Italy is not a happy place to be a scientist these days, in recent months we have witnessed the unjust conviction of six Italian seismologists who were made scapegoats for the failures of government officials, budget cuts that threaten Italian participation in groundbreaking physics research programs, and botched efforts to reform the administration of state research agencies.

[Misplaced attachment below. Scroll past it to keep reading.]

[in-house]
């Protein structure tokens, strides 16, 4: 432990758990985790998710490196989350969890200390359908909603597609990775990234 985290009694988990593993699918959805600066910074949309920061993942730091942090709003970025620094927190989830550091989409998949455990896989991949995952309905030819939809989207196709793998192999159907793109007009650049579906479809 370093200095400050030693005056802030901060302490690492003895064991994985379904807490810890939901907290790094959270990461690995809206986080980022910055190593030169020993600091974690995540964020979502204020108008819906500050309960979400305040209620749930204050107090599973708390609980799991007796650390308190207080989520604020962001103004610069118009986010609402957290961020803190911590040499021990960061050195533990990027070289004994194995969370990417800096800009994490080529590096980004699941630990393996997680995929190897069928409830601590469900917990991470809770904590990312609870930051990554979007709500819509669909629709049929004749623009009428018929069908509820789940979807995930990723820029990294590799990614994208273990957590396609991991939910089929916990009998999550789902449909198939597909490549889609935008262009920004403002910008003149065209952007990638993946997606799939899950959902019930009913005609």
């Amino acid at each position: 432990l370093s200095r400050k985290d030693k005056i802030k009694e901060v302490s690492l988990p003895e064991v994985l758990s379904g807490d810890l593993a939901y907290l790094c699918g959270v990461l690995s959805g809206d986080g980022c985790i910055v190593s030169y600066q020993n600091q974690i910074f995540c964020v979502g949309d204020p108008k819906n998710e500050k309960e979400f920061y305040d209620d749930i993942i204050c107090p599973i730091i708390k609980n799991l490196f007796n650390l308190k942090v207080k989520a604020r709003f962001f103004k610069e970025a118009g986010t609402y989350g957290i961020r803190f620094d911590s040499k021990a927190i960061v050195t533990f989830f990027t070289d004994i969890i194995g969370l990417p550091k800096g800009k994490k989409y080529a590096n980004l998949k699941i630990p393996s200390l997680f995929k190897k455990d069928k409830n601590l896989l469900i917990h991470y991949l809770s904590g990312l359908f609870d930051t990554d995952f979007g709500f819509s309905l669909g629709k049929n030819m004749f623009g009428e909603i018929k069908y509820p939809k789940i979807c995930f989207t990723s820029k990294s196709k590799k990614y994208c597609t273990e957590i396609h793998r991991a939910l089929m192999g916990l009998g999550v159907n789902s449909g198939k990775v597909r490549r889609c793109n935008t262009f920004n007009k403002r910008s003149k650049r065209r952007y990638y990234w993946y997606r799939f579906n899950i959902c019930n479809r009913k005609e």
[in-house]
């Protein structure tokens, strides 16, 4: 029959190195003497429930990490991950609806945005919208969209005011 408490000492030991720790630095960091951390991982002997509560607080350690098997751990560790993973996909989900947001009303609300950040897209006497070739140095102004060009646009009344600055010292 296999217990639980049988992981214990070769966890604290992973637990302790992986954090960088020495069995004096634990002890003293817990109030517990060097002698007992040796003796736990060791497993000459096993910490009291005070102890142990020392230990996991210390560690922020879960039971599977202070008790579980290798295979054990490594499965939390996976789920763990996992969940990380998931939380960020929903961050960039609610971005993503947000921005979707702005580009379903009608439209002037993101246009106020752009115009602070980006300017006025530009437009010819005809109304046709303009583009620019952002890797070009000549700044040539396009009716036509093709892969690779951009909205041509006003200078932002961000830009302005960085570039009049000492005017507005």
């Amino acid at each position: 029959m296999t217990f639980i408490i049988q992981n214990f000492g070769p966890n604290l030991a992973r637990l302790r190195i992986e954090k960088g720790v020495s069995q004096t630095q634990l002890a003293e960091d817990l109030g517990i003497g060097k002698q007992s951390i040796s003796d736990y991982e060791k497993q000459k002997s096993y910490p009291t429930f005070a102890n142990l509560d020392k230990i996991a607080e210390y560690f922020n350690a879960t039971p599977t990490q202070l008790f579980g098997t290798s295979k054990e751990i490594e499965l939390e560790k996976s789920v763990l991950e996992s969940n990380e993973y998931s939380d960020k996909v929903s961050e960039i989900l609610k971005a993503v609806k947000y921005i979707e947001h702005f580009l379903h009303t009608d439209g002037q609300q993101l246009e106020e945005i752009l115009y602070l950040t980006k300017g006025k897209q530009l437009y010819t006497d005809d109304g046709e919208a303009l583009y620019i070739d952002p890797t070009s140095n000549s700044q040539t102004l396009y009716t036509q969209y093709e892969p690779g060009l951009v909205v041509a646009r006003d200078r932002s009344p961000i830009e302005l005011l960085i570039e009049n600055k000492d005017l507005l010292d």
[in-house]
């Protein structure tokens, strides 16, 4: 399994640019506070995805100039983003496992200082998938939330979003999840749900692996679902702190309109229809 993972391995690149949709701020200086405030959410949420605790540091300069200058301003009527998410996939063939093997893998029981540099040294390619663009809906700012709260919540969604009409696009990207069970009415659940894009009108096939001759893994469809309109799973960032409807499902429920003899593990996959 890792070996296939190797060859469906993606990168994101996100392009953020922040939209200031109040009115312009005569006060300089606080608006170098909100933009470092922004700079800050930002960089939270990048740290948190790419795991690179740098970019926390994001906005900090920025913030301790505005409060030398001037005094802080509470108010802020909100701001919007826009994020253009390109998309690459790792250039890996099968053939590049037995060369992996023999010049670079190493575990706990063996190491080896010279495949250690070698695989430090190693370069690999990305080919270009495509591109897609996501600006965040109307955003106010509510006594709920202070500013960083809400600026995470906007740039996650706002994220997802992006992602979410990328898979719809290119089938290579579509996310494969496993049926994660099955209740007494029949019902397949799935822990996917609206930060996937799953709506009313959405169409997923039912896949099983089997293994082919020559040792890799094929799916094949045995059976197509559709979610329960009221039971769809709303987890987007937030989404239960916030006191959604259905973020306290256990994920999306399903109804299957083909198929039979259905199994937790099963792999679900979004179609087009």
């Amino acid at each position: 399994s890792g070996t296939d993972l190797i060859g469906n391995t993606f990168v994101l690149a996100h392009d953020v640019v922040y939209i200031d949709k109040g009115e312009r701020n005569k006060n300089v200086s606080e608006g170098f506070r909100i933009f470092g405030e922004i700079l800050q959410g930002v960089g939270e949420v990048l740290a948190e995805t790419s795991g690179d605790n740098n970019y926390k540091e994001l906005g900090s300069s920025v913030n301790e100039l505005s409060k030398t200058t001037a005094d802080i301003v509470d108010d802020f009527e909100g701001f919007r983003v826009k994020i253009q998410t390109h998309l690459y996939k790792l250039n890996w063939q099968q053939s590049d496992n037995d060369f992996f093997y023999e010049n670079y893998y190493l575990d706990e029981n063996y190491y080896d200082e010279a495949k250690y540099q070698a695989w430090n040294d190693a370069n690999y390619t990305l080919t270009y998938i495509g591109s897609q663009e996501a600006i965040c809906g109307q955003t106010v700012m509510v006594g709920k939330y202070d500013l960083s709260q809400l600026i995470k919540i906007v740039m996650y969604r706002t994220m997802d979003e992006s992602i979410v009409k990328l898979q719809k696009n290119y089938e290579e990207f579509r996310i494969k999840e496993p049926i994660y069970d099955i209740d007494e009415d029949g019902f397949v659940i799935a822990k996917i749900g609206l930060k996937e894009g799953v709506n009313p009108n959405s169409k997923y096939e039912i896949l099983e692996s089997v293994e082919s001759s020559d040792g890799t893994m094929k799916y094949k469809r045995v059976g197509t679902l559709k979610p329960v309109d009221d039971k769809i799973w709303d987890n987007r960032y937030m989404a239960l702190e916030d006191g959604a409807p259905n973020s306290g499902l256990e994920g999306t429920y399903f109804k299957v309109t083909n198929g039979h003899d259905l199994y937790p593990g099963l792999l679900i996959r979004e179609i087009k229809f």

Animal research in Italy has not been spared from these troubles, as efforts to transpose the new European Directive 2010/63/EU concerning the use of animals in research – itself the outcome of years of debate and extensive consultation with the scientific community – into Italian law have been derailed by an amendment submitted by the populist Italian politicianMichela Brambilla (a close associate of former Prime minister Silvio Berlusconi). The amendment, which was passed by the Chamber of Deputies, the lower house of the Italian Parliament, earlier this year, would not only inflict serious harm on medical research in Italy, but would actually contravene Directive 2010/63/EU itself, since the directive only permits EU countries have laws on animal research that are more stringent than the EU directive itself if such laws were already in place by November 9, 2010. If the Italian Senate passes this amendment Italy will be liable to pay fine for infringing the directive, but if the Italian Senate rejects the amendment it has to send the entire bill back to the Chamber of Deputies it will not be implemented in time to meet the January 1st 2013 deadline, and Italy will again face financial penalties.